Annals of Biomedical Engineering

, Volume 37, Issue 7, pp 1464–1473

Cell Death Discrimination with Raman Spectroscopy and Support Vector Machines

  • Georgios Pyrgiotakis
  • O. Erhun Kundakcioglu
  • Kathryn Finton
  • Panos M. Pardalos
  • Kevin Powers
  • Brij M. Moudgil
Article

DOI: 10.1007/s10439-009-9688-z

Cite this article as:
Pyrgiotakis, G., Kundakcioglu, O.E., Finton, K. et al. Ann Biomed Eng (2009) 37: 1464. doi:10.1007/s10439-009-9688-z

Abstract

In the present study, Raman spectroscopy is employed to assess the potential toxicity of chemical substances. Having several advantages compared to other traditional methods, Raman spectroscopy is an ideal solution for investigating cells in their natural environment. In the present work, we combine the power of spectral resolution of Raman with one of the most widely used machine learning techniques. Support vector machines (SVMs) are used in the context of classification on a well established database. The database is constructed on three different classes: healthy cells, Triton X-100 (necrotic death), and etoposide (apoptotic death). SVM classifiers successfully assess the potential effect of the test toxins (Triton X-100, etoposide). The cells that are exposed to heat (45 °C) are tested using the classification rules obtained. It is shown that the heat effect results in apoptotic death, which is in agreement with existing literature.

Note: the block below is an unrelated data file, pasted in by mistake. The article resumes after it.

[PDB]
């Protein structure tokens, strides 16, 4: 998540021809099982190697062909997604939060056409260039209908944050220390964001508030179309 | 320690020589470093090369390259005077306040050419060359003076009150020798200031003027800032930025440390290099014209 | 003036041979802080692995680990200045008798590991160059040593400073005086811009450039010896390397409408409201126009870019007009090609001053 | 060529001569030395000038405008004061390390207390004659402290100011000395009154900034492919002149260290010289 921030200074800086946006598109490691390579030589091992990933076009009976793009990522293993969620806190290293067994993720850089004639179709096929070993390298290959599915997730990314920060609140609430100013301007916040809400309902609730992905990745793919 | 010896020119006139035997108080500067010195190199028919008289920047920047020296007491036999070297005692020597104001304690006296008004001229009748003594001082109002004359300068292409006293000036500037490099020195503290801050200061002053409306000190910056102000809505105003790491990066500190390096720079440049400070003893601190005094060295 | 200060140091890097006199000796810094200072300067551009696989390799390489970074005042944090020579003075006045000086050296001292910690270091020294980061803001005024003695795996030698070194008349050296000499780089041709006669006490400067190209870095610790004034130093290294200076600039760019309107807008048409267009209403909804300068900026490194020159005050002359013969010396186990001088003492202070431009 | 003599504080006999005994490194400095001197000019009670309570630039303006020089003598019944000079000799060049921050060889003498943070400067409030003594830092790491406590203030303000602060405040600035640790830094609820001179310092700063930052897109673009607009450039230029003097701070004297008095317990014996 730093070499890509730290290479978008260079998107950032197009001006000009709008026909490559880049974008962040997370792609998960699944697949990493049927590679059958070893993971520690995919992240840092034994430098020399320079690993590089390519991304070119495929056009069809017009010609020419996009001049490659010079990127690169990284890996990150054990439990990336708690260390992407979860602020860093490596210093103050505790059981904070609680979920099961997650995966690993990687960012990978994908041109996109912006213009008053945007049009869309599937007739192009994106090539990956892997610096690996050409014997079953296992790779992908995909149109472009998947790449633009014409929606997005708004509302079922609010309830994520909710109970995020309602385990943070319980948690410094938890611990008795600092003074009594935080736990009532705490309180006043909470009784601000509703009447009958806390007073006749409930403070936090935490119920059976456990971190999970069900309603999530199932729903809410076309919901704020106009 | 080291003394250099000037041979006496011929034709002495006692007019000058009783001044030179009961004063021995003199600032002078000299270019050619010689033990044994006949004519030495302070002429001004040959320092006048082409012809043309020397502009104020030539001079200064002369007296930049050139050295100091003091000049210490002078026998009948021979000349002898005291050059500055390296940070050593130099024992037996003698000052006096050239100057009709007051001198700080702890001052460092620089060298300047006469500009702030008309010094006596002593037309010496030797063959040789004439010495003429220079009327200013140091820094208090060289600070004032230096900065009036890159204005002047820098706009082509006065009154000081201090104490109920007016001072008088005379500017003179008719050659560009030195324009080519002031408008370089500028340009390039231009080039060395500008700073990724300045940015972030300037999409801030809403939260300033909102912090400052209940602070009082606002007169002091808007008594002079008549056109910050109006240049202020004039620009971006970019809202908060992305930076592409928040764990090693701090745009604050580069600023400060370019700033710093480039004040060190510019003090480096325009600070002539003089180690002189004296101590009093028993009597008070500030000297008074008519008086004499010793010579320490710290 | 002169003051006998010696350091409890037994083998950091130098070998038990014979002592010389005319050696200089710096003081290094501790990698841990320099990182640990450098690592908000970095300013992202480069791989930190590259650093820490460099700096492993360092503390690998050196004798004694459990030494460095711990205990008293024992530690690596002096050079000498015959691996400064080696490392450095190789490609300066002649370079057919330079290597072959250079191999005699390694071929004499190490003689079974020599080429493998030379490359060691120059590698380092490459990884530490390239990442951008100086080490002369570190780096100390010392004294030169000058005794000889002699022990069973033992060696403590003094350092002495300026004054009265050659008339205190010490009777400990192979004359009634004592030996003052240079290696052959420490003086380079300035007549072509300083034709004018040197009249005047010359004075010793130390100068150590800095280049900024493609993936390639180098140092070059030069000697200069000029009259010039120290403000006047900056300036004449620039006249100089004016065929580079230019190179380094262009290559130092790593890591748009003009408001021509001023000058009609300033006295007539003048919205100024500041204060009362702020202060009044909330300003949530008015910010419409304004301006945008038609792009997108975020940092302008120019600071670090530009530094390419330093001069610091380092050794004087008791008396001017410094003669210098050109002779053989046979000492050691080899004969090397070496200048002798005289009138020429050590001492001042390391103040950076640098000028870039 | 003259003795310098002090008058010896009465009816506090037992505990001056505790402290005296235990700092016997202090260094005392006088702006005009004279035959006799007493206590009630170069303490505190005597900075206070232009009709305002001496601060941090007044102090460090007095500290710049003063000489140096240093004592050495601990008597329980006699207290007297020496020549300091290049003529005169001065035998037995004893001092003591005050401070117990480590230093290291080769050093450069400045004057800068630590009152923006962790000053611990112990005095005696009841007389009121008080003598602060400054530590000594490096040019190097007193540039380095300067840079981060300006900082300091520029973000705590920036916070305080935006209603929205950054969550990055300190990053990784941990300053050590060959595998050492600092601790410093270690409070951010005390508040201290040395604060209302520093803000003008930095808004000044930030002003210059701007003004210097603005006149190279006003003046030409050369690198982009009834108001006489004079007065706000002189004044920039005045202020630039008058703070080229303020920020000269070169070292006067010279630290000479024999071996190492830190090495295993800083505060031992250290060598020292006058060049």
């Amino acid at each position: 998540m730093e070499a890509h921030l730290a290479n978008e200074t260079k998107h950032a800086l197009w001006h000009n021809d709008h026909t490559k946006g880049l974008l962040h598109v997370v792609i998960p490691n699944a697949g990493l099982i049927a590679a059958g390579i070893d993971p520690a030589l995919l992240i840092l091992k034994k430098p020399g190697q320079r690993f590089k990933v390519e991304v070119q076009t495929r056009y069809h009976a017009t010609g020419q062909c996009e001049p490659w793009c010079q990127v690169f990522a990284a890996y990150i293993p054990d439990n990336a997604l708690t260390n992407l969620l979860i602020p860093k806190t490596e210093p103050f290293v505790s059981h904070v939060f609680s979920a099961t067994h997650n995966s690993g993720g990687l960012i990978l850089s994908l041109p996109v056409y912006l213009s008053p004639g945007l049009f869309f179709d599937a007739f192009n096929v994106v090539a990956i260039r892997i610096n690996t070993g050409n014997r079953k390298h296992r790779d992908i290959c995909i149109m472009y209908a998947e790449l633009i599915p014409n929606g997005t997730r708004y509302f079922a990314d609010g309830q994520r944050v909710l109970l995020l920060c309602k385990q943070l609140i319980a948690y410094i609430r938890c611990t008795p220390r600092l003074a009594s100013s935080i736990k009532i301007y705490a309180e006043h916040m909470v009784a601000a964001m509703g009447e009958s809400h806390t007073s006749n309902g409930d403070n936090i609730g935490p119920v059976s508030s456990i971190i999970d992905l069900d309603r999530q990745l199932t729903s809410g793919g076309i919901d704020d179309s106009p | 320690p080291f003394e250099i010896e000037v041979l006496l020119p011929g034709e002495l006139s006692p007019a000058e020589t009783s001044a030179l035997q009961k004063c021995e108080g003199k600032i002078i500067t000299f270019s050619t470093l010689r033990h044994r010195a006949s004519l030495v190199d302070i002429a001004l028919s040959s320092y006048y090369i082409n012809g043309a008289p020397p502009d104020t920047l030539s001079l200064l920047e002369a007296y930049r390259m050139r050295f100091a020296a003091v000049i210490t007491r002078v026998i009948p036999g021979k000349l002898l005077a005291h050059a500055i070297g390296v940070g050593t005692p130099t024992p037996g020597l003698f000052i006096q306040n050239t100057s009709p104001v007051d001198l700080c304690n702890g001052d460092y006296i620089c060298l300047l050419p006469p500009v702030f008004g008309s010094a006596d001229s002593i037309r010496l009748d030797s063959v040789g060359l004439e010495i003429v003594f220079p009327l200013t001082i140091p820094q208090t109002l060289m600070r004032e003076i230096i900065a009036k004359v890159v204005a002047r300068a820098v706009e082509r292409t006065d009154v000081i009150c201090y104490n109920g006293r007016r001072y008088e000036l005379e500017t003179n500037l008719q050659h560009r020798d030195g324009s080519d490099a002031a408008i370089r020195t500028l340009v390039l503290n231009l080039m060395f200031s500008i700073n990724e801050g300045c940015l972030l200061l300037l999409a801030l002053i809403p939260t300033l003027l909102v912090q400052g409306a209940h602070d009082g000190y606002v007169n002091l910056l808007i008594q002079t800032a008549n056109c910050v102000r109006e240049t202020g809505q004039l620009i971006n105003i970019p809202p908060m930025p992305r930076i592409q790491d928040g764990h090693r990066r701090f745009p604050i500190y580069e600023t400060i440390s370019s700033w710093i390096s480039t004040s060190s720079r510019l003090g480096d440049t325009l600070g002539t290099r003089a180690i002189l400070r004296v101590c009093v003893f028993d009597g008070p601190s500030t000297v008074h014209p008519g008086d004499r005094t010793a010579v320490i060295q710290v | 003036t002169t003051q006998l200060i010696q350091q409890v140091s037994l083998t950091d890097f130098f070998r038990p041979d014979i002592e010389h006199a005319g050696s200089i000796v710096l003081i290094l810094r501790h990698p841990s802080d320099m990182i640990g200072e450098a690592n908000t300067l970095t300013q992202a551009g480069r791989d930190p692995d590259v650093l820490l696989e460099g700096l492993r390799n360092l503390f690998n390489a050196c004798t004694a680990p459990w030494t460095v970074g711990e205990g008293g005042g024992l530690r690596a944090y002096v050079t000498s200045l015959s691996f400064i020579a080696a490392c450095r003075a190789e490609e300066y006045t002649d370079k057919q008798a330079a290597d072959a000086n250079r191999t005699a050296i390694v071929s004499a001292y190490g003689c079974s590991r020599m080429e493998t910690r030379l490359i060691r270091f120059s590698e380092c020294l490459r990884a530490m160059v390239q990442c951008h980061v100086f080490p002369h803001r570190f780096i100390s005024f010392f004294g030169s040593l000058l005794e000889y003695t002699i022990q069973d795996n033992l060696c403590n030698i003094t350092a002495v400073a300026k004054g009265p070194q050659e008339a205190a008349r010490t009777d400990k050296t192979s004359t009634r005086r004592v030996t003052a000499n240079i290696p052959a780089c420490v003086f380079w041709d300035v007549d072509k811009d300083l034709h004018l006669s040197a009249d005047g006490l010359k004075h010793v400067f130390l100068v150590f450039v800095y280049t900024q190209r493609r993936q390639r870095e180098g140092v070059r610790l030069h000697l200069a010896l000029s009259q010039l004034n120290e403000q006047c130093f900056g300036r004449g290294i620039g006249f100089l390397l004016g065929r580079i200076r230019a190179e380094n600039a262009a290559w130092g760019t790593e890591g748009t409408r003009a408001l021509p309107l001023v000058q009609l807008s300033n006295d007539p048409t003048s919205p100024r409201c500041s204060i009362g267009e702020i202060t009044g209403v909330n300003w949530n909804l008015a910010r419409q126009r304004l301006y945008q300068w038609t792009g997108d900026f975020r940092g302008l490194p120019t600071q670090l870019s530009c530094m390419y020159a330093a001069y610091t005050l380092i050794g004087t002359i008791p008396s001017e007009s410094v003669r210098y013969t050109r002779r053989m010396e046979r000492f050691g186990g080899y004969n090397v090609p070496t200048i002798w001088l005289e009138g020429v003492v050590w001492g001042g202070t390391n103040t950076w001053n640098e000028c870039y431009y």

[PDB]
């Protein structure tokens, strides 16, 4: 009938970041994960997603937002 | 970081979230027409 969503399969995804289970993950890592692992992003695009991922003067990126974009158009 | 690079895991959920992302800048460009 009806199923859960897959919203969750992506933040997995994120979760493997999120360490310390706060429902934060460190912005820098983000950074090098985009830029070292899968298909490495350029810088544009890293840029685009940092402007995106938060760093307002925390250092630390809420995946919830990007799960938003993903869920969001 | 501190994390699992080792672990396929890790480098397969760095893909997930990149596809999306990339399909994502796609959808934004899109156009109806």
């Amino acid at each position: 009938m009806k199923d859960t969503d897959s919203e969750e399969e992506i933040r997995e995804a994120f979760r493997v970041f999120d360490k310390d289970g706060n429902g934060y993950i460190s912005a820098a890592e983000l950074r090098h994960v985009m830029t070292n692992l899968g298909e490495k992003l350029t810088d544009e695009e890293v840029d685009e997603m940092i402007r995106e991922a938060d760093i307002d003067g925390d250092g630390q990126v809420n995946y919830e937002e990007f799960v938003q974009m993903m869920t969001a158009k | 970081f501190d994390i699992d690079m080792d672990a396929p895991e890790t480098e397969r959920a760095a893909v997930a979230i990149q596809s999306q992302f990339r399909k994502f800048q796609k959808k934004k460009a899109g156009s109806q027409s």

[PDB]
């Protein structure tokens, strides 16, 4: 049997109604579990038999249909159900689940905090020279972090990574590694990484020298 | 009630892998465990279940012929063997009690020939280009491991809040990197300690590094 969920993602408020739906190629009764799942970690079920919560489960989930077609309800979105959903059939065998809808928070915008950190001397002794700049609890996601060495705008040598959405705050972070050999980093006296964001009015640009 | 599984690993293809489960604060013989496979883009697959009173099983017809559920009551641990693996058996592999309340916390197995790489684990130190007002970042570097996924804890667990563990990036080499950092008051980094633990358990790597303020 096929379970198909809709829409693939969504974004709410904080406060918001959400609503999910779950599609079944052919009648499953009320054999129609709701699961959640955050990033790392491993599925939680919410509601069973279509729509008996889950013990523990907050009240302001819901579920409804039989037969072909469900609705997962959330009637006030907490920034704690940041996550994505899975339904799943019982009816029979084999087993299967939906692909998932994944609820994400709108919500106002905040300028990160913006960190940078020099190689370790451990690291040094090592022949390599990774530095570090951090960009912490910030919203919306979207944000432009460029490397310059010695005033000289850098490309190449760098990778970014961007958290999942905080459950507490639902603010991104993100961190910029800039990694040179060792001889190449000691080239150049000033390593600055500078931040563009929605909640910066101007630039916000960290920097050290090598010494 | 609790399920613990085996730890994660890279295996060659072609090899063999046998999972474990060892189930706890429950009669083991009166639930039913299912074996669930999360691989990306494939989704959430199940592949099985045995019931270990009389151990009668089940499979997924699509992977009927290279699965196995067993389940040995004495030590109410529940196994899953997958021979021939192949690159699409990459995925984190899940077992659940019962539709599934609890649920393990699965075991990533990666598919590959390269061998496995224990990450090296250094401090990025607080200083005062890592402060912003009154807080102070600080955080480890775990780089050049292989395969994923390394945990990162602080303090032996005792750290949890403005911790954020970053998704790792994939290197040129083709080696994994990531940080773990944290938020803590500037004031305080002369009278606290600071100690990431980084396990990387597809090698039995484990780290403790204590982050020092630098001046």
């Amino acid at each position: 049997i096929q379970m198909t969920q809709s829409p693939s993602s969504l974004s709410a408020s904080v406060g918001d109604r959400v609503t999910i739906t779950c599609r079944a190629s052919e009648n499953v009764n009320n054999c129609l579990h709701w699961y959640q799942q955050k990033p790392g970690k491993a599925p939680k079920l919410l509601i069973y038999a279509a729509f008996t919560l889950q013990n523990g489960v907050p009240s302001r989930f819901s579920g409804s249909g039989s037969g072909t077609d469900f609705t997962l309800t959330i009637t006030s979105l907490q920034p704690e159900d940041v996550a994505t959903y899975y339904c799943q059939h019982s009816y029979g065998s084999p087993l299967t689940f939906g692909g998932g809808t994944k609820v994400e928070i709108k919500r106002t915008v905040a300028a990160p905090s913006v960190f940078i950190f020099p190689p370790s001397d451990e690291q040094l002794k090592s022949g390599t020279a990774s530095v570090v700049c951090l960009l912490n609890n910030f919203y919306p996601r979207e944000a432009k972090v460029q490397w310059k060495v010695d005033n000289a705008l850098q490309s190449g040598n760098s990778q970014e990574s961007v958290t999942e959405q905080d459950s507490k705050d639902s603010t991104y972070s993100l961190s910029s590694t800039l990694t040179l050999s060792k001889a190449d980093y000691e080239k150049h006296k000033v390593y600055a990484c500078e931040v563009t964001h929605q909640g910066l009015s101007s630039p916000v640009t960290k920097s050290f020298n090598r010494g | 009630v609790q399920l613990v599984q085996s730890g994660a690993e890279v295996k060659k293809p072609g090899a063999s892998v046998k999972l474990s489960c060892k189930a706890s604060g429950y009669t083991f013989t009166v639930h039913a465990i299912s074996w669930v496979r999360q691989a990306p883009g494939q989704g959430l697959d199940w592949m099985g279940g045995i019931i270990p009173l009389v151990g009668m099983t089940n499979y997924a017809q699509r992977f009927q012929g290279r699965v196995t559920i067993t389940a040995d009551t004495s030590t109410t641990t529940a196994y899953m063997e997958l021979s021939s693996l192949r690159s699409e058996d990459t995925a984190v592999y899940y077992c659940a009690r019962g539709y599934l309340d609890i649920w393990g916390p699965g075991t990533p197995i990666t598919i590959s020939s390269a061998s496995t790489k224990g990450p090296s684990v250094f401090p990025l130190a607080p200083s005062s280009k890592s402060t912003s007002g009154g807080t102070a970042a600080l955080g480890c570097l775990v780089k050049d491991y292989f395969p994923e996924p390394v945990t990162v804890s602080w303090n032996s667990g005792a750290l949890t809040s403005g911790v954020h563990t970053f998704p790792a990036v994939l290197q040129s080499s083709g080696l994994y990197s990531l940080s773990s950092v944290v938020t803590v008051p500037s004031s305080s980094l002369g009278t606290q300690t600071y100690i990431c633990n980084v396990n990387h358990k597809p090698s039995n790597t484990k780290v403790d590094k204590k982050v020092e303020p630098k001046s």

Keywords

Raman spectroscopy Support vector machines Death cell discrimination Toxic chemicals Cancer treatment 

Copyright information

© Biomedical Engineering Society 2009

Authors and Affiliations

  • Georgios Pyrgiotakis
    • 1
  • O. Erhun Kundakcioglu
    • 2
  • Kathryn Finton
    • 1
    • 3
  • Panos M. Pardalos
    • 2
  • Kevin Powers
    • 1
  • Brij M. Moudgil
    • 1
    • 4
  1. 1.Particle Engineering Research CenterUniversity of FloridaGainesvilleUSA
  2. 2.Department of Industrial and Systems EngineeringUniversity of FloridaGainesvilleUSA
  3. 3.Biochemistry DepartmentBMSD, University of WashingtonPullmanUSA
  4. 4.Department of Materials Science and EngineeringUniversity of FloridaGainesvilleUSA

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